† Criminal InJustice is a weekly series devoted to taking action against inequities in the U.S. criminal justice system. Nancy A. Heitzeg, Professor of Sociology and Race/Ethnicity, is the Editor of CI. Kay Whitlock, co-author of Queer (In)Justice, is contributing editor of CI. Criminal Injustice is published every Wednesday at 6 pm.
Tagging, Tasers, and the Police State, Part 1
by nancy a heitzeg
On Tuesday, August 6, 5:14 a.m, 18 year old Israel Hernández-Llach was doing his thing – about to tag his moniker “ReeFa” on the wall of an abandoned McDonalds. Seeing the arrival of the police, Hernández-Llach and his two friends fled. Israel was confronted by Miami PD Officer Jorge Mercado, who tased and arrested him. Shortly thereafter, Israel experienced “medical duress”, and died at a local hospital.
This is a story of another youth of color, executed in one of the more than 600 extrajudicial police killings of civilians each year. It will not be recorded in any national national database on such violence, but instead documented by citizen watch groups.
This is a story too of police use of “less than lethal force”, and its’ sometimes lethal results. In particular, it is a story that raises again the issue of Tasers, their safety, effectiveness and appropriate use.
“Less than Lethal Technologies”
Tasers, originally called ‘stun guns” and now officially described as “Conducted Energy Devices” of CEDs. are just one tool in a a growing police arsenal that is supposed to be less lethal uses of force than shooting. These devices are marketed to the public as “safer” with claims that injuries are reduced for both suspects and officers.
The National Institute of Justice classifies this range of devices as follows:
There are seven types of less-lethal device technologies:
- Conducted Energy Devices. Some CEDs, such as the Taser, can induce involuntary muscle contractions that temporarily incapacitate people. Others deter an individual from a course of action. These include stun guns and stun belts.
Learn about research on the safety of CEDs.
Learn about an evaluation of two CED models.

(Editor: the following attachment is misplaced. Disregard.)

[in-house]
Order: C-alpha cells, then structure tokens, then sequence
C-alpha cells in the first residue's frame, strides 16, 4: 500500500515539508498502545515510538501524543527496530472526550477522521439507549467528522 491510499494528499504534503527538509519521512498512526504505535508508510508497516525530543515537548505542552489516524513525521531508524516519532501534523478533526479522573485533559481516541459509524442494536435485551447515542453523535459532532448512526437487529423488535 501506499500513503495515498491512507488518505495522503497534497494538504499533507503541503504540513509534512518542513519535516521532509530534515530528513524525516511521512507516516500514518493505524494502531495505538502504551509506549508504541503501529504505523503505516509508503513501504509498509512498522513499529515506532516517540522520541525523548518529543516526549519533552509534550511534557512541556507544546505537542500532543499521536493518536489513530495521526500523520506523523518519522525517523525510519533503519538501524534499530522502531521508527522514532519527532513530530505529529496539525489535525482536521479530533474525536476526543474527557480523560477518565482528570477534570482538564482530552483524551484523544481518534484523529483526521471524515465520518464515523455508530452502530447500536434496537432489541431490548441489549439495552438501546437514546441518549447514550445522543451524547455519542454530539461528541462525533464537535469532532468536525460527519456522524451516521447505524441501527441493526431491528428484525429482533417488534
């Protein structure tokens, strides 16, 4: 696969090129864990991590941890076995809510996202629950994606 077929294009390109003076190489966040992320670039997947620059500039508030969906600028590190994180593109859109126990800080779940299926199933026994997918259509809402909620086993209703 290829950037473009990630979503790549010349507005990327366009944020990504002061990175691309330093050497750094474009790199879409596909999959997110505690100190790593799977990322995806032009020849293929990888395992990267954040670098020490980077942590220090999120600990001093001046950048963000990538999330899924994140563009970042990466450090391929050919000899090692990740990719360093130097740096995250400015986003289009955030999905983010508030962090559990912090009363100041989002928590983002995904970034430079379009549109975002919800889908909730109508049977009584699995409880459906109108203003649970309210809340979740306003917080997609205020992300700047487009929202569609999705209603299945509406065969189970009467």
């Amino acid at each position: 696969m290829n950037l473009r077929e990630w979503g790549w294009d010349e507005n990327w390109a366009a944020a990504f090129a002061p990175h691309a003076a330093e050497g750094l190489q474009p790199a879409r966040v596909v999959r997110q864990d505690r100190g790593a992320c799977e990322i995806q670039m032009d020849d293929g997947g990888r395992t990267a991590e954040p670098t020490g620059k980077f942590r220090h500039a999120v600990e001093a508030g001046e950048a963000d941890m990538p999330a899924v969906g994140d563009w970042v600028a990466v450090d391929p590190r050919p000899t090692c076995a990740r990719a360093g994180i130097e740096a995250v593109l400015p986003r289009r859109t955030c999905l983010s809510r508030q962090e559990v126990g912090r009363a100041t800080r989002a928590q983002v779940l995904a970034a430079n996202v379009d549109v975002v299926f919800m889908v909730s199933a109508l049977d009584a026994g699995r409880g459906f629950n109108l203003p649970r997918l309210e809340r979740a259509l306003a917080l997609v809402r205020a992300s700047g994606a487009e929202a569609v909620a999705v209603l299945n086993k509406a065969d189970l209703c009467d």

Learn how CEDs work.
- Directed energy devices. This new technology uses radiated energy to achieve the same effect as blunt force, but has a lower probability of injury. Learn more about the Active Denial System.
- Chemicals. These chemicals include pepper spray (also known as OC — oleoresin capsicum), tear gas and stink bombs.
Read an NIJ report on the safety and effectiveness of pepper spray.
Read the NIJ Journal article Calming Down: Could Sedative Drugs Be a Less-Lethal Option?
Read a summary of a panel discussion of calmatives as riot control agents.
- Distraction. This equipment temporarily incapacitates people while causing little harm. Examples include the laser dazzler, bright lights and noise. Learn about research in this area.
- Vehicle-stopping technology. This equipment can stop cars during high-speed chases. Learn more from NIJ’s Pursuit Management Web page.
- Barriers. These include nets, foams and physical barriers.
- Blunt force. Projectiles used in crowd-control deter people from a course of action.
Some manufacturers integrate multiple effects into one device. For example, a multisensory stun grenade combines noise, light, chemicals and blunt force. Stun grenades disorient people, giving police officers the opportunity to arrest a suspect without harming them unnecessarily.
It should be noted that the protocol and policies for use of less than lethal force/devices is developed at the level of local police departments. There is no national oversight, no database of incidences/outcomes, no required standards of training. Often, as is the case with Tasers, the safety standards for these devices come not from governmental agencies, but from the manufacturers themselves.
What could go wrong?
“Don’t Tase Me Bro”
Tasers have been available to the general public since 1994 and have been sold to police departments since 1998. Currently, there are more than 514,000 Tasers among law enforcers and the military nationwide. Tasers or other CEDs are now deployed in law enforcement agencies in 29 of the 33 largest U.S. cities; a total of 12,ooo departments use it. In addition to police officers, Tasers are used by an untold number of security guards and School Resource Officers, as well as by correctional officers in prisons and jails.
Taser International is the sole source of protocols for ‘safe use” and indeed much of the research on device safety. Tasers are not regulated by any governmental agency.
Questions about the device’s safety linger at least partly because there are no official standards for its use. Because it isn’t classified as a firearm by the Department of Justice’s Bureau of Alcohol, Tobacco, Firearms and Explosives, the Taser is exempt from federal firearms requirements and regulations. And while the Consumer Product Safety Commission has jurisdiction over the models sold to consumers, it has done no investigations of its safety.
Well, we don’t. What we do know — again from grassroots watch groups and engaged citizens – is that the use of tasers is resulting in a increasing number of deaths, and raising still more questions of civil liberties.